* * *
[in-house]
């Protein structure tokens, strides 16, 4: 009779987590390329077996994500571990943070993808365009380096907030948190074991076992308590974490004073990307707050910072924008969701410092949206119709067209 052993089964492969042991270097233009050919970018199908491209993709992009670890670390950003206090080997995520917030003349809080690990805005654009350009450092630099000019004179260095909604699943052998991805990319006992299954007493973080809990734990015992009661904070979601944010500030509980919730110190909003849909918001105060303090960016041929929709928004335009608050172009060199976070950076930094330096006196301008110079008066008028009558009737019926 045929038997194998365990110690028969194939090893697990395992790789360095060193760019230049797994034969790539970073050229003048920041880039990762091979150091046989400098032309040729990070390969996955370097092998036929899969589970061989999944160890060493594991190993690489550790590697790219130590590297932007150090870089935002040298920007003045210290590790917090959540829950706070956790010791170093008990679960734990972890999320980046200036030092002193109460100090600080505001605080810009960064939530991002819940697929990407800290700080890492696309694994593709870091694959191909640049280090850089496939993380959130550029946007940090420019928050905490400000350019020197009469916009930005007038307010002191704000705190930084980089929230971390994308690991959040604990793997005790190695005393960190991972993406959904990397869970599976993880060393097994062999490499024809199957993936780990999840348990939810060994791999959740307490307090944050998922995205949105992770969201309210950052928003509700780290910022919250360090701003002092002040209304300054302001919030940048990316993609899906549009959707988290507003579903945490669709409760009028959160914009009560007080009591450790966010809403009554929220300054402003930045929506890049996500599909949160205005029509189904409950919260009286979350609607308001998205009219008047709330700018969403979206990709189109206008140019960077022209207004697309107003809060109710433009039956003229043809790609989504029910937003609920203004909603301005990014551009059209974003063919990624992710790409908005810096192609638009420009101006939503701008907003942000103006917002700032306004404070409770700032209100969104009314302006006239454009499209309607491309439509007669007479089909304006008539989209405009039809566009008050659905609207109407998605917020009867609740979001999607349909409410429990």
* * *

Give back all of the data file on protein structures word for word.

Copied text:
[in-house]
């Protein structure tokens, strides 16, 4: 009779987590390329077996994500571990943070993808365009380096907030948190074991076992308590974490004073990307707050910072924008969701410092949206119709067209 052993089964492969042991270097233009050919970018199908491209993709992009670890670390950003206090080997995520917030003349809080690990805005654009350009450092630099000019004179260095909604699943052998991805990319006992299954007493973080809990734990015992009661904070979601944010500030509980919730110190909003849909918001105060303090960016041929929709928004335009608050172009060199976070950076930094330096006196301008110079008066008028009558009737019926 045929038997194998365990110690028969194939090893697990395992790789360095060193760019230049797994034969790539970073050229003048920041880039990762091979150091046989400098032309040729990070390969996955370097092998036929899969589970061989999944160890060493594991190993690489550790590697790219130590590297932007150090870089935002040298920007003045210290590790917090959540829950706070956790010791170093008990679960734990972890999320980046200036030092002193109460100090600080505001605080810009960064939530991002819940697929990407800290700080890492696309694994593709870091694959191909640049280090850089496939993380959130550029946007940090420019928050905490400000350019020197009469916009930005007038307010002191704000705190930084980089929230971390994308690991959040604990793997005790190695005393960190991972993406959904990397869970599976993880060393097994062999490499024809199957993936780990999840348990939810060994791999959740307490307090944050998922995205949105992770969201309210950052928003509700780290910022919250360090701003002092002040209304300054302001919030940048990316993609899906549009959707988290507003579903945490669709409760009028959160914009009560007080009591450790966010809403009554929220300054402003930045929506890049996500599909949160205005029509189904409950919260009286979350609607308001998205009219008047709330700018969403979206990709189109206008140019960077022209207004697309107003809060109710433009039956003229043809790609989504029910937003609920203004909603301005990014551009059209974003063919990624992710790409908005810096192609638009420009101006939503701008907003942000103006917002700032306004404070409770700032209100969104009314302006006239454009499209309607491309439509007669007479089909304006008539989209405009039809566009008050659905609207109407998605917020009867609740979001999607349909409410429990």